The rename argument passed to procedure-expr is a procedure that takes a symbol (or, to be precise, a symbol or an identifier) and effectively renames it to a unique identifier that keeps identity within the macro definition environment and won’t be affected in the macro use environment.
As a rule of thumb, you have to pass
all new identifiers you insert into macro output to the
rename procedure to keep hygiene. In our
begin into the macro output,
so our hygienic macro would look like this:
(define-syntax when-not (er-macro-transformer (^[form rename id=?] (match form [(_ test expr1 expr ...) `(,(rename 'if) (,(rename 'not) ,test) (,(rename 'begin) ,expr1 ,@expr))] [_ (error "malformed when-not:" form)]))))
This is cumbersome and makes it hard to read the macro, so Gauche
provides an auxiliary macro
quasirename, which works like
quasiquote but renaming identifiers in the form. See the
quasirename below for the details. You can write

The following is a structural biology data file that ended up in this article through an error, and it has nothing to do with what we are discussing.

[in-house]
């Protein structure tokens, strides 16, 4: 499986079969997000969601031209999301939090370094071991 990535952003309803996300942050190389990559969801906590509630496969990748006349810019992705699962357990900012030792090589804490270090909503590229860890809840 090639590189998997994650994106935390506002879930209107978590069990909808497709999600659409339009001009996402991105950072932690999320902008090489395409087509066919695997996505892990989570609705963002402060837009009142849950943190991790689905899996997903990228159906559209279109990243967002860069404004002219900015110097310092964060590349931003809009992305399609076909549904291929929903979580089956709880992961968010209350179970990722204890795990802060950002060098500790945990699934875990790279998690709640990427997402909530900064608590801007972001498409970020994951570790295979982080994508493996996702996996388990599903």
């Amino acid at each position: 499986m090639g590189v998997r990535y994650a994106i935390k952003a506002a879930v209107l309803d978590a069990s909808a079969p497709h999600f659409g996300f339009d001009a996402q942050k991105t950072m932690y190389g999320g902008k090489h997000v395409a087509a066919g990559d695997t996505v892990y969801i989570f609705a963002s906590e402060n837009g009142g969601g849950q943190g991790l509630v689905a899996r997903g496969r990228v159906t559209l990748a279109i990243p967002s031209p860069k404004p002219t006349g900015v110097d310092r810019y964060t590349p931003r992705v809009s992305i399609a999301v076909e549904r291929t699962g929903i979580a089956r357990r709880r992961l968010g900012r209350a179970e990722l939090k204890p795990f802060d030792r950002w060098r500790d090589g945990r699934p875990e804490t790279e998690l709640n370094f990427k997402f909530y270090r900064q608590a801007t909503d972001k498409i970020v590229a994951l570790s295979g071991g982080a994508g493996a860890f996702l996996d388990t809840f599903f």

when-not as follows:
(define-syntax when-not (er-macro-transformer (^[form rename id=?] (match form [(_ test expr1 expr ...) (quasirename rename (if (not ,test) (begin ,expr1 ,@expr)))] [_ (error "malformed when-not:" form)]))))
You can intentionally break hyginene by inserting a symbol
without renaming. The following code implements
when, meaning the result of the
test expression is available in the expr1 exprs …
with the name
it. Since the binding of the identifier
does not exist in the macro use site, but rather injected into
the macro use site by the macro expander, it is unhygienic.
(define-syntax awhen (er-macro-transformer (^[form rename id=?] (match form [(_ test expr1 expr ...) `(,(rename 'let1) it ,test ; 'it' is not renamed (,(rename 'begin) ,expr1 ,@expr))]))))
If you use
quasirename, you can write
,'it to prevent
it from being renamed:
(define-syntax awhen (er-macro-transformer (^[form rename id=?] (match form [(_ test expr1 expr ...) (quasirename rename (let1 ,'it ,test (begin ,expr1 ,@expr)))]))))
Here’s an example:
(awhen (find odd? '(0 2 8 7 4)) (print "Found odd number:" it)) ⇒ prints Found odd number:7